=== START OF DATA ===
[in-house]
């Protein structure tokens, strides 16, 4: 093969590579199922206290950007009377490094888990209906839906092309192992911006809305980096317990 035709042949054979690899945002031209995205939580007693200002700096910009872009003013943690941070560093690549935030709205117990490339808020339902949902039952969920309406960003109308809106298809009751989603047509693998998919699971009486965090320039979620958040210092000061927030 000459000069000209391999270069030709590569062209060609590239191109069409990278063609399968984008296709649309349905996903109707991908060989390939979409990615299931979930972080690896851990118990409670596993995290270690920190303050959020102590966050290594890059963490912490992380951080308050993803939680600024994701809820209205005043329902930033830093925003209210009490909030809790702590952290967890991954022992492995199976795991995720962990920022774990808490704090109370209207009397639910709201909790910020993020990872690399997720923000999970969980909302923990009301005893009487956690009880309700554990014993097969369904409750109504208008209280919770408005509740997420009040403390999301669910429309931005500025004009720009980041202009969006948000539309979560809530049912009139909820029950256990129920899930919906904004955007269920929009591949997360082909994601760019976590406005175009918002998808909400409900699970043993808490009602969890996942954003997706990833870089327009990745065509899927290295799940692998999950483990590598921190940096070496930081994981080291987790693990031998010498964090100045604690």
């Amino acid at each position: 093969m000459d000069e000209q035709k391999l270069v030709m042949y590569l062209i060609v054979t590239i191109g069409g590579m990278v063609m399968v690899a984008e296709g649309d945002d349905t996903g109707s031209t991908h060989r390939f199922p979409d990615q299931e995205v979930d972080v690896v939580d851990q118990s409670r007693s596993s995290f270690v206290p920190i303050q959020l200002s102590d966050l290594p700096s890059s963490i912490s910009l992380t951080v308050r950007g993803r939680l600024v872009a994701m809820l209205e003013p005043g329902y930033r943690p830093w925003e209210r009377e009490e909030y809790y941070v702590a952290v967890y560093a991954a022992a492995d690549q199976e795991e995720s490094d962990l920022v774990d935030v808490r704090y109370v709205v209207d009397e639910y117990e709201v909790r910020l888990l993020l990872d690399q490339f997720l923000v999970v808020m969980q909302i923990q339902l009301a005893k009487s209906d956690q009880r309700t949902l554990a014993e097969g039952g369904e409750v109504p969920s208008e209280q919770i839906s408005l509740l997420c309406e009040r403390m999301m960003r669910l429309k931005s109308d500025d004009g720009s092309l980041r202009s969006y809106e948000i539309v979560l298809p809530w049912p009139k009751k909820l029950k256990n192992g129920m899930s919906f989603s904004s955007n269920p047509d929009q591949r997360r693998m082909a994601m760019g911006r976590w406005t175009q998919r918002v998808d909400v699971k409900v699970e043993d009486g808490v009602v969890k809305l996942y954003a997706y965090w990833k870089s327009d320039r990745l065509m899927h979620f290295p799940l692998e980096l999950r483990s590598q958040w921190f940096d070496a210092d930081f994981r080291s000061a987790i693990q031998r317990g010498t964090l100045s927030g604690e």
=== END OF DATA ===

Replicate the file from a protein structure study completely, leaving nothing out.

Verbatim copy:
[in-house]
């Protein structure tokens, strides 16, 4: 093969590579199922206290950007009377490094888990209906839906092309192992911006809305980096317990 035709042949054979690899945002031209995205939580007693200002700096910009872009003013943690941070560093690549935030709205117990490339808020339902949902039952969920309406960003109308809106298809009751989603047509693998998919699971009486965090320039979620958040210092000061927030 000459000069000209391999270069030709590569062209060609590239191109069409990278063609399968984008296709649309349905996903109707991908060989390939979409990615299931979930972080690896851990118990409670596993995290270690920190303050959020102590966050290594890059963490912490992380951080308050993803939680600024994701809820209205005043329902930033830093925003209210009490909030809790702590952290967890991954022992492995199976795991995720962990920022774990808490704090109370209207009397639910709201909790910020993020990872690399997720923000999970969980909302923990009301005893009487956690009880309700554990014993097969369904409750109504208008209280919770408005509740997420009040403390999301669910429309931005500025004009720009980041202009969006948000539309979560809530049912009139909820029950256990129920899930919906904004955007269920929009591949997360082909994601760019976590406005175009918002998808909400409900699970043993808490009602969890996942954003997706990833870089327009990745065509899927290295799940692998999950483990590598921190940096070496930081994981080291987790693990031998010498964090100045604690």
């Amino acid at each position: 093969m000459d000069e000209q035709k391999l270069v030709m042949y590569l062209i060609v054979t590239i191109g069409g590579m990278v063609m399968v690899a984008e296709g649309d945002d349905t996903g109707s031209t991908h060989r390939f199922p979409d990615q299931e995205v979930d972080v690896v939580d851990q118990s409670r007693s596993s995290f270690v206290p920190i303050q959020l200002s102590d966050l290594p700096s890059s963490i912490s910009l992380t951080v308050r950007g993803r939680l600024v872009a994701m809820l209205e003013p005043g329902y930033r943690p830093w925003e209210r009377e009490e909030y809790y941070v702590a952290v967890y560093a991954a022992a492995d690549q199976e795991e995720s490094d962990l920022v774990d935030v808490r704090y109370v709205v209207d009397e639910y117990e709201v909790r910020l888990l993020l990872d690399q490339f997720l923000v999970v808020m969980q909302i923990q339902l009301a005893k009487s209906d956690q009880r309700t949902l554990a014993e097969g039952g369904e409750v109504p969920s208008e209280q919770i839906s408005l509740l997420c309406e009040r403390m999301m960003r669910l429309k931005s109308d500025d004009g720009s092309l980041r202009s969006y809106e948000i539309v979560l298809p809530w049912p009139k009751k909820l029950k256990n192992g129920m899930s919906f989603s904004s955007n269920p047509d929009q591949r997360r693998m082909a994601m760019g911006r976590w406005t175009q998919r918002v998808d909400v699971k409900v699970e043993d009486g808490v009602v969890k809305l996942y954003a997706y965090w990833k870089s327009d320039r990745l065509m899927h979620f290295p799940l692998e980096l999950r483990s590598q958040w921190f940096d070496a210092d930081f994981r080291s000061a987790i693990q031998r317990g010498t964090l100045s927030g604690e």